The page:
swirl swirl

I need a good mouse.

Allow me to share a picture of my favorite child:


He's 7 years old. Like most children, he's loud and filthy, but he's still my favorite. This thing is built like a battleship. It will probably outlive me. Assuming there's a USB-to-FuturoWhizPort adapter (or whatever replaces USB), future generations will still be able to drive their officemates insane with the sounds of its clicking.1

Meanwhile I manage to break a computer mouse every 12 months like clockwork. What's the deal? Here's the body count from the past few years:

  • Logitech Performance MX - The buttons stopped working consistently, the rubber grip is worn through, and pads on the bottom are nubs. I know the pads can be replaced, but I kind of need working buttons. I liked this mouse. I was dragging its corpse around my desk for probably way too long.
  • Razer Deathadder - Scroll wheel no longer scrolls.
  • Steelseries Rival (original model) - The rubber grip is completely destroyed, which was a known defect in this model. I could live with that, but the middle mouse button also randomly double-clicks.
  • Steelseries Rival 300 - New model of the one above. It has a broken sensor which makes the cursor lag and/or jump around the screen.

Good thing my keyboard is already dressed in black for mourning.

I get that keyboards are much simpler than mice. My keyboard is a bunch of big clunky mechanical switches. But isn't that kind of what a mouse button is too? Or could be? I've gutted each of the mice above, trying to repair them or at least prolong their life, and the switches are microscopic little brittle plastic things. No wonder they break.

And I don't know what crappy plastic mouse bodies are made of, but I wear through it like a river forming a canyon. The coloring goes, then the plastic wears through and suddenly I'm gripping a piece of plastic sandpaper all day. Meanwhile I've been banging on my keyboard for 8 years straight and it's pristine. It looks like the letters were painting on the keys yesterday. Why don't they make a mouse out of that plastic?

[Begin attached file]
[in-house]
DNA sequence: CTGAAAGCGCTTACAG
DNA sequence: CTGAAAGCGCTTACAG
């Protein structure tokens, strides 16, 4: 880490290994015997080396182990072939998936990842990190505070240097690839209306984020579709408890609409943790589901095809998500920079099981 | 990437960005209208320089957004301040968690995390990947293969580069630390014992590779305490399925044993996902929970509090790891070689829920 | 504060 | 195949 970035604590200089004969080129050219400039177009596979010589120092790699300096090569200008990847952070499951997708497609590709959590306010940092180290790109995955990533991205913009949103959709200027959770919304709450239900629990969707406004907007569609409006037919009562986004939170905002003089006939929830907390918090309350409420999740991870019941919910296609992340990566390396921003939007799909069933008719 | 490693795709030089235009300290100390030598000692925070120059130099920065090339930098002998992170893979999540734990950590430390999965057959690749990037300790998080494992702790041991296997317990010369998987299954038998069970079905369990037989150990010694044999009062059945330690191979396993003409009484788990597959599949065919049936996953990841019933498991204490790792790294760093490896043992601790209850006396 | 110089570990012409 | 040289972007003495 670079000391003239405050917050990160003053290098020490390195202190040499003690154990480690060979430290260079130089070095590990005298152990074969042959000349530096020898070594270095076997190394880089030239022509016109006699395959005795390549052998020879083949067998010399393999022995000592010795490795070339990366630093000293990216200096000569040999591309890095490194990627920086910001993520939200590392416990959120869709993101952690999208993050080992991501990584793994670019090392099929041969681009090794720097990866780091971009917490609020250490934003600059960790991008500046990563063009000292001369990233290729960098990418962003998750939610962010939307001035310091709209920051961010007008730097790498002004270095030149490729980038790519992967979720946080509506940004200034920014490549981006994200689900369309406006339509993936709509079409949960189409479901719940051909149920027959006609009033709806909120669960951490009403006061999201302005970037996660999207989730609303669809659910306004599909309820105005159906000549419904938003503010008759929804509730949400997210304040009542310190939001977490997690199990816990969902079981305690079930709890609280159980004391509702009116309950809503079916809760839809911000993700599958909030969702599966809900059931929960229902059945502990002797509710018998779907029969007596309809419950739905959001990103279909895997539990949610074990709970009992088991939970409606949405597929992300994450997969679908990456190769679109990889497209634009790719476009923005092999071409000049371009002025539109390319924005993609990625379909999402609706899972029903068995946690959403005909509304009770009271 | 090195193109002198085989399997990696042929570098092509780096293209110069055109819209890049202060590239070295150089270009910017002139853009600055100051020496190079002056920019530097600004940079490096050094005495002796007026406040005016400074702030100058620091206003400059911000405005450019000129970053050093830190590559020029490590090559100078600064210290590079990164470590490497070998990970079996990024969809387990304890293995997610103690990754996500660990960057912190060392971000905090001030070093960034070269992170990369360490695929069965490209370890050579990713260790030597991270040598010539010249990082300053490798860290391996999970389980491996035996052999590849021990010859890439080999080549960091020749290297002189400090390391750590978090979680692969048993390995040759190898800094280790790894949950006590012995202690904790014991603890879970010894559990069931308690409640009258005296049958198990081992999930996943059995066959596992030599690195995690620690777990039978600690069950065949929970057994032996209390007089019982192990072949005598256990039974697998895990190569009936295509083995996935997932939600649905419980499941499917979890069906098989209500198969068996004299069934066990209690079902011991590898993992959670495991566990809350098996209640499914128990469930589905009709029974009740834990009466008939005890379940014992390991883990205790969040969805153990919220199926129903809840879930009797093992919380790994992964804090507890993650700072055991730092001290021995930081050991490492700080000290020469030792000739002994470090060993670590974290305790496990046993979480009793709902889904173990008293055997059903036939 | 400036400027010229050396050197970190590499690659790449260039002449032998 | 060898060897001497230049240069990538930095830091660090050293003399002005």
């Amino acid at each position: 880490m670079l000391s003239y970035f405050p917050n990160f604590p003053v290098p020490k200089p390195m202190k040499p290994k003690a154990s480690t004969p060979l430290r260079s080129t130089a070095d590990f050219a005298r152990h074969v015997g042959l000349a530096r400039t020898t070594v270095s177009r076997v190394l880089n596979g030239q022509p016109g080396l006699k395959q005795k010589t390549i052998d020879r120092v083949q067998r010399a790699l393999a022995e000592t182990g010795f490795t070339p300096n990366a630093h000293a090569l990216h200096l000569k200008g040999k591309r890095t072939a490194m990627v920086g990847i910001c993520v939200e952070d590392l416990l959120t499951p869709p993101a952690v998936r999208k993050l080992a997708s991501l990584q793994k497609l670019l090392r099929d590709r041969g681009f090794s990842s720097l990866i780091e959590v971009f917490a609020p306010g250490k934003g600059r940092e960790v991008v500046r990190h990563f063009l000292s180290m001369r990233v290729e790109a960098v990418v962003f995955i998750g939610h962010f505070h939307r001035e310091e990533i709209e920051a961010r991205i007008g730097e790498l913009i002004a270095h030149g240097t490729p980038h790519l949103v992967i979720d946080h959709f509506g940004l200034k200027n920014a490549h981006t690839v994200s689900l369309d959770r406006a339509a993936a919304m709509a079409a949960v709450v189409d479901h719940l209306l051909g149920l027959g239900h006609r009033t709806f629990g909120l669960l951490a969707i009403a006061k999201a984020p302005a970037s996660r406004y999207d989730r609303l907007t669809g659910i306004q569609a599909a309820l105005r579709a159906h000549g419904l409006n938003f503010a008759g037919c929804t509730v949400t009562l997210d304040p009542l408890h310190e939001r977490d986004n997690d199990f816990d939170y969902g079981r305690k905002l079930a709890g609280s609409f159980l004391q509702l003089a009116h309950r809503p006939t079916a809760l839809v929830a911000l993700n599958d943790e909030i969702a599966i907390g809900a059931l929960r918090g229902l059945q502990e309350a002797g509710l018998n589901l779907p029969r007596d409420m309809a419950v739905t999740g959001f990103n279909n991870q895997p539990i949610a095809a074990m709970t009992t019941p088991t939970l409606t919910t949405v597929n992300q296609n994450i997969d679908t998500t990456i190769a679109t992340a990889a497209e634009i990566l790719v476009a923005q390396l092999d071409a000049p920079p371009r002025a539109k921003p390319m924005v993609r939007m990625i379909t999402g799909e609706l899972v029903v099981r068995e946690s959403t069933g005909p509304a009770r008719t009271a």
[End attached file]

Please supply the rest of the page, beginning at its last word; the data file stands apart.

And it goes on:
I used to buy whatever Logitech mouse had the most buttons and whirligigs. After murdering my way through five of them, I started going simplistic, working on the theory that fewer working parts means fewer things to break. But it doesn't seem to make a difference. I've actually had less luck with the lightweight 4- or 5-button "gaming" mice than with the 20 lb. Logitech flavor of the day.

I just ordered this thing. It looks solid? I guess? Reviews don't usually discuss durability very much. Is it assumed that a mouse is a throwaway piece of hardware? Is it planned obsolescence?

  1. You can buy Unicomp keyboards here. I get nothing for promoting them other than the joy of spreading clicking noises across the world. 

Thoughts on AlphaGo: We've Lost Something

This week, Lee Sedol, the famous 9 dan professional Go player, was beaten three games to zero by AlphaGo the Go-playing computer. This surprised everyone, because computers kind of sucked at Go until about 3 months ago, and now suddenly it seems we have a computer that's nigh-unbeatable.

I'm a programmer, and I also play Go (badly). One would think that my feelings would be mixed, something like "Yay programmers! Too bad, Go players!" But in fact I find that my feelings are all sadness. I feel like we've lost something.

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Burning out. Or not.

Hello, world! It's been a few years since I've blogged regularly. What's up with that?! This post is about burning out. And then un-burning out.

Blog → Book

I started my old blog fresh out of college, back when I knew nothing about anything1. I liked to use it to explore topics I was interested in. "Explore" here means dumping an idea onto the internet and seeing what happens. Sometimes I'd write something useful for people at the same stage of exploration as myself, which was a great feeling. Just as often, I'd write something super-wrong and hordes of people would show up to tell me so.

I consider both outcomes positive. My goal is learning and self-improvement. Being wrong is OK, it's how you learn. And I feel like I did learn a lot by blogging. Sometimes just the act of writing something down and explaining it to others has a miraculous way of making it clear in your own mind.

I've always tried to make the tone of my blog a bit silly, so that people don't show up thinking they're getting good solid info out of this. Rather, they're getting some guy wandering around in public who occasionally bumps into something useful.

My blog brought all kinds of positive things into my life. For example, people would read it and email me and say "Hey, wanna write a book?". So yeah, I helped2 write a book. And then things went a bit downhill.

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